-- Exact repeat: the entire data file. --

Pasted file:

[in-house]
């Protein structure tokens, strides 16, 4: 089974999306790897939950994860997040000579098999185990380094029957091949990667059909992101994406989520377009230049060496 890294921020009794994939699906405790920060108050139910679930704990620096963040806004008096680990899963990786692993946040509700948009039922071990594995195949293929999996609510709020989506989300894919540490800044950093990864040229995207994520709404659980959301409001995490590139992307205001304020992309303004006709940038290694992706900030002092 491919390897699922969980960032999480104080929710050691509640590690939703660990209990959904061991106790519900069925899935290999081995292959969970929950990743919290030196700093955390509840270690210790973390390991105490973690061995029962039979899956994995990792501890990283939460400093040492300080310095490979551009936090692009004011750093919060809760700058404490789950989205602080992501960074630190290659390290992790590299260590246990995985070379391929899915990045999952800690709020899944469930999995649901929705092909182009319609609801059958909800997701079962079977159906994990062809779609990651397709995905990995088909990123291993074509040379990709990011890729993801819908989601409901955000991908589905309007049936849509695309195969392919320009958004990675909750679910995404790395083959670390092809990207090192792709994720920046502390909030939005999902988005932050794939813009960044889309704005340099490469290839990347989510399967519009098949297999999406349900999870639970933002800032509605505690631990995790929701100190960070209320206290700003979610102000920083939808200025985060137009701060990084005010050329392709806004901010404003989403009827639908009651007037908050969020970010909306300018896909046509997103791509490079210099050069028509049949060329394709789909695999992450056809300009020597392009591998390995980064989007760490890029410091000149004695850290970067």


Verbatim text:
[in-house]
């Protein structure tokens, strides 16, 4: 089974999306790897939950994860997040000579098999185990380094029957091949990667059909992101994406989520377009230049060496 890294921020009794994939699906405790920060108050139910679930704990620096963040806004008096680990899963990786692993946040509700948009039922071990594995195949293929999996609510709020989506989300894919540490800044950093990864040229995207994520709404659980959301409001995490590139992307205001304020992309303004006709940038290694992706900030002092 491919390897699922969980960032999480104080929710050691509640590690939703660990209990959904061991106790519900069925899935290999081995292959969970929950990743919290030196700093955390509840270690210790973390390991105490973690061995029962039979899956994995990792501890990283939460400093040492300080310095490979551009936090692009004011750093919060809760700058404490789950989205602080992501960074630190290659390290992790590299260590246990995985070379391929899915990045999952800690709020899944469930999995649901929705092909182009319609609801059958909800997701079962079977159906994990062809779609990651397709995905990995088909990123291993074509040379990709990011890729993801819908989601409901955000991908589905309007049936849509695309195969392919320009958004990675909750679910995404790395083959670390092809990207090192792709994720920046502390909030939005999902988005932050794939813009960044889309704005340099490469290839990347989510399967519009098949297999999406349900999870639970933002800032509605505690631990995790929701100190960070209320206290700003979610102000920083939808200025985060137009701060990084005010050329392709806004901010404003989403009827639908009651007037908050969020970010909306300018896909046509997103791509490079210099050069028509049949060329394709789909695999992450056809300009020597392009591998390995980064989007760490890029410091000149004695850290970067």